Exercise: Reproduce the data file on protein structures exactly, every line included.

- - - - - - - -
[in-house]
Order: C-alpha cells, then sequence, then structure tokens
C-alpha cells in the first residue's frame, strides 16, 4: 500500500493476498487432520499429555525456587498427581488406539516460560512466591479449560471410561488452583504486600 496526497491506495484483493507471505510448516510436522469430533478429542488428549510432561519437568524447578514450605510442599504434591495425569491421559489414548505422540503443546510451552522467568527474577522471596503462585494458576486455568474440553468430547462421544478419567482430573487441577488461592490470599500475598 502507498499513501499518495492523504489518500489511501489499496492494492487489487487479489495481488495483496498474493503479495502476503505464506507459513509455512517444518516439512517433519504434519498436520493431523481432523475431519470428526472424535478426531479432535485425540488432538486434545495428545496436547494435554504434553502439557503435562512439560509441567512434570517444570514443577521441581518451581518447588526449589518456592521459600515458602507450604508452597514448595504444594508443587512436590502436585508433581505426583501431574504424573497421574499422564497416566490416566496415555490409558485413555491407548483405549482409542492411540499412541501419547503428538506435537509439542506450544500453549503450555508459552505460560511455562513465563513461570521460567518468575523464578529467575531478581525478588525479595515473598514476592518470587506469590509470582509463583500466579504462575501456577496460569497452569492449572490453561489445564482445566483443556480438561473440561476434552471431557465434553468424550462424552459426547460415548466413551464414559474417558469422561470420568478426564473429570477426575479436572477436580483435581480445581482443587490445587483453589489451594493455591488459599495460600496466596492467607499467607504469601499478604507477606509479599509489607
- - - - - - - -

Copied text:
[in-house]
Order: C-alpha cells, then sequence, then structure tokens
C-alpha cells in the first residue's frame, strides 16, 4: 500500500493476498487432520499429555525456587498427581488406539516460560512466591479449560471410561488452583504486600 496526497491506495484483493507471505510448516510436522469430533478429542488428549510432561519437568524447578514450605510442599504434591495425569491421559489414548505422540503443546510451552522467568527474577522471596503462585494458576486455568474440553468430547462421544478419567482430573487441577488461592490470599500475598 502507498499513501499518495492523504489518500489511501489499496492494492487489487487479489495481488495483496498474493503479495502476503505464506507459513509455512517444518516439512517433519504434519498436520493431523481432523475431519470428526472424535478426531479432535485425540488432538486434545495428545496436547494435554504434553502439557503435562512439560509441567512434570517444570514443577521441581518451581518447588526449589518456592521459600515458602507450604508452597514448595504444594508443587512436590502436585508433581505426583501431574504424573497421574499422564497416566490416566496415555490409558485413555491407548483405549482409542492411540499412541501419547503428538506435537509439542506450544500453549503450555508459552505460560511455562513465563513461570521460567518468575523464578529467575531478581525478588525479595515473598514476592518470587506469590509470582509463583500466579504462575501456577496460569497452569492449572490453561489445564482445566483443556480438561473440561476434552471431557465434553468424550462424552459426547460415548466413551464414559474417558469422561470420568478426564473429570477426575479436572477436580483435581480445581482443587490445587483453589489451594493455591488459599495460600496466596492467607499467607504469601499478604507477606509479599509489607